In Praise of Random Search . . . plus a Random Giveaway

Quick! Where’s the nearest library?

One of the more believable plot points in a recent, not-so-believable disaster movie was the notion that a group of survivors fleeing imminent doom might seek refuge within the halls of the New York Public Library. Lofty-columned civic monuments or modest suburban storefronts, public libraries are natural havens. There’s something cozy and reassuring about being surrounded by so many books. And all that accumulated wisdom comes in handy if you’re faced with saving humanity from total destruction.

Of course, a library is just a great place to hang out on a lazy Saturday, too — when the only immediate threat to humanity is the brain-wilting heat of late summer.

Okay, but they made me turn off my smartphone . . .

No problem. Safe in the blessedly conditioned air of your local library, put thoughts of global catastrophe aside and indulge in some old-fashioned, non-virtual, random browsing. Be your own search engine, powered by whatever internal algorithm causes you to reach for one book over the other. Is it a keyword in the title? (“Ghost” gets me every time.) A picture of a horse on the jacket? A funky typeface? Are you partial to chubby books . . . or skinny ones? Treasures await!

It was the colorful jacket that drew me as a child to one particular treasure: The 21 Balloons, by William Pène du Bois. These were the days before publishers started stamping gold and silver medallions on book covers — I didn’t realize The 21 Balloons had won the Newbery Medal (in 1948). It was a book I had found on my own. My discovery. That’s the real joy of random browsing.

Focus. I need focus.

So, what if you’re uncomfortable with all this randomness? I’m glad you asked! Although if you are (or used to be) the kind of geeky kid I was, the answer should be obvious: a library scavenger hunt!

Think of it as a set of search parameters. Give yourself some instructions to follow, and see what you find. My ten “rules” are listed below. Feel free to use those, or make up your own. I staked out the Juvenile (middle-grade) fiction section as my territory — nothing beats good ol’ alpha-by-author for ensuring a healthy mix of subject matter and genre. And remember, you don’t have to start with “A” and work your way through the stacks . . . unless you want to.

There are no correct answers; everyone’s collection of finds will be different. But there will be a winner! Keep reading for details about the Random Giveaway — and happy scavenging!

Middle-Grade Fiction Scavenger Hunt
1. Find a book whose author’s first name begins with the same letter as yours.
My find: Jeremy Thatcher, Dragon Hatcher, by Bruce Colville.
2. Find a shelf less than half full and pick the third book from the left.
My find: Nerd No More, by Kristine L. Franklin.
3. Pick a shelf at random and look for the shortest book on the shelf.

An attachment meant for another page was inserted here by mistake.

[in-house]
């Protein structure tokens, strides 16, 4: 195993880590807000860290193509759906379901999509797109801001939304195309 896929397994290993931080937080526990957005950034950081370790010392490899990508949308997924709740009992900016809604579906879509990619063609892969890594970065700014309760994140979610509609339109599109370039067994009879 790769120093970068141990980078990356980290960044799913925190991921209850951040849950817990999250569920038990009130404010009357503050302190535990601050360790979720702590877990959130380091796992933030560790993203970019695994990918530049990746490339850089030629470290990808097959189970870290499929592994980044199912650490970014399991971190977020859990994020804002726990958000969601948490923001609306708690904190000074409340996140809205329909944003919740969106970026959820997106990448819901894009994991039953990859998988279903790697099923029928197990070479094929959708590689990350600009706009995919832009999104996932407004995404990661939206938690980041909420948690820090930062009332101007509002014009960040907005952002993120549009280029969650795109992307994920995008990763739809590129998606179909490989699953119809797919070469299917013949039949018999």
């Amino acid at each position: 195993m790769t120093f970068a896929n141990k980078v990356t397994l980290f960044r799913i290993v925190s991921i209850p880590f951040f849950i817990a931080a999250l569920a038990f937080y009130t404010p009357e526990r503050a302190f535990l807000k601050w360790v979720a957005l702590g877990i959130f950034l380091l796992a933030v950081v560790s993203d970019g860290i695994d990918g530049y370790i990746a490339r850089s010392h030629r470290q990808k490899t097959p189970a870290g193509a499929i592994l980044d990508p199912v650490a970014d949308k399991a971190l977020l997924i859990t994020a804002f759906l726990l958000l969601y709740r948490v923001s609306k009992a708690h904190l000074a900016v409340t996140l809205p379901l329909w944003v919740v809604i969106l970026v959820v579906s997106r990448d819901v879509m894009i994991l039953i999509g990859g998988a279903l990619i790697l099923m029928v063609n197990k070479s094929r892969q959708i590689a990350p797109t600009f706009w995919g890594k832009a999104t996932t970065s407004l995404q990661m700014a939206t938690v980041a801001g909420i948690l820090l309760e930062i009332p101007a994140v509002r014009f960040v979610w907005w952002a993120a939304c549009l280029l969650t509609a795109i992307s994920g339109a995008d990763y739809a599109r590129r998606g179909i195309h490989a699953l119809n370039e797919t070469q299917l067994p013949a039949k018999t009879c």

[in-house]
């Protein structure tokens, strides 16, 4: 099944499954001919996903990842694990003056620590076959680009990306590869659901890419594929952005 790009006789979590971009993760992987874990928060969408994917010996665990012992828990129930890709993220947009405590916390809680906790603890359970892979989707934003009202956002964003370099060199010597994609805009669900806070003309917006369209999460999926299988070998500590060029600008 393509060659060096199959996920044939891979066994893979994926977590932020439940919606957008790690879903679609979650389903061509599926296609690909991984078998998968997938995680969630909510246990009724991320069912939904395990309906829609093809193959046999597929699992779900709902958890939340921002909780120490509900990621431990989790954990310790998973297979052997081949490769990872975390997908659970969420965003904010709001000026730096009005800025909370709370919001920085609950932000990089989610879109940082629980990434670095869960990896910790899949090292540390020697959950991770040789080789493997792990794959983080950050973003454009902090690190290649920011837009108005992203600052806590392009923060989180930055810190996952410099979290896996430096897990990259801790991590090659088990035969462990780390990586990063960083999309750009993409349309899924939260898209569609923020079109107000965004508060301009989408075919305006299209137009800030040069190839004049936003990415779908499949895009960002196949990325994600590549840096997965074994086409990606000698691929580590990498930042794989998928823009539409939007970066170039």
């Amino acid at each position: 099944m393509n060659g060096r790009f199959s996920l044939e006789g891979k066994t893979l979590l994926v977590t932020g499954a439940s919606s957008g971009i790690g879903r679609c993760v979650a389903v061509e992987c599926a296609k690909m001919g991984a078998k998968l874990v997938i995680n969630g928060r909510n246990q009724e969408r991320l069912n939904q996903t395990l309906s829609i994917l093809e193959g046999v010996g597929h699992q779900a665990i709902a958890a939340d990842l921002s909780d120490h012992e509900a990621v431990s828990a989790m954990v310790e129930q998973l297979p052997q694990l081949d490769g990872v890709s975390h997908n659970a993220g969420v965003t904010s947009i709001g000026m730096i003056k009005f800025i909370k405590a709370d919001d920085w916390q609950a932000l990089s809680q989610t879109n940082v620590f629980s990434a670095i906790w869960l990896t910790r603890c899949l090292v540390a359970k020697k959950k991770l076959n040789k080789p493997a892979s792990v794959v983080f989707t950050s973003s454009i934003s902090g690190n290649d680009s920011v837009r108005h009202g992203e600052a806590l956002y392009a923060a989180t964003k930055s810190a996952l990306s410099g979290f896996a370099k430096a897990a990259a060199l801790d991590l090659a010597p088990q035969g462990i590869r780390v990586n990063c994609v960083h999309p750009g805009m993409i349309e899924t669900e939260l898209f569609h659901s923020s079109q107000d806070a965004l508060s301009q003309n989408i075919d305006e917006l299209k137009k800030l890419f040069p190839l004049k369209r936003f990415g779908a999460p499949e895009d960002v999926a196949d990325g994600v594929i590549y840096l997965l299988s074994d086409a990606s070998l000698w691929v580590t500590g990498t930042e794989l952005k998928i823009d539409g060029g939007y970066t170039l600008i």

My find: The Puppeteer’s Apprentice, by D. Anne Love
4. Find a book with the word “secret” in the title.
My find: The Secret of Platform 13, by Eva Ibbotson.
5. Find a book featuring one of your favorite characters; pick the book to its left.
Character: Pippi Longstocking; my find: The Year of the Rat, by Grace Lin.
6. Find a book with the word “dog” in the title and pick the book to its right.
My find: The Legend of Thunderfoot, by Bill Wallace.
7. Find a book with a number in the title.
My find: 13 Treasures, by Michelle Harrison.
8. Find a one-word title.
My find: Sounder, by William H. Armstrong.
9. Find an un-jacketed, library-bound book — if there are more than one on the same shelf, pick the one that looks most “loved” (worn).
My find: The Borrowers Afield, by Mary Norton.
10. Find the Newbery winner for the year you were born.
My find: Aha — you thought you’d trick me! I’m not telling. But, yes, I did find the winner for the year I was born, quietly growing moss in a forgotten corner. 
Random Giveaway
Leave us a comment about your favorite book discovery or special library memory. We will draw a name (at random!) to receive his or her choice of any one of the ten books mentioned in this post:


Bonnie is quite comfortable with both randomness and geekiness. She invites you to stay tuned for more scavenger hunts (virtual and otherwise), as well as puzzles, word games and contests, on the new From the Mixed-Up Files For Kids page, coming soon. 
  1. What a great idea, Bonnie! I can’t wait to have a scavenger hunt with my girls. 🙂

  2. When I was twelve I spent part of the summer at Lakeland College where my uncle taught. I was able to go into the library, browse the shelves and pick something to read…my discovery? Sherlock Holmes! I still remember curling up in a leather, wing back chair and reading story after story.

    Great post, thanks!

  3. I can still remember where “The Witch of Blackbird Pond” was located in my elementary school library. The upper elementary years were a terrific time for engrossing, fun literature.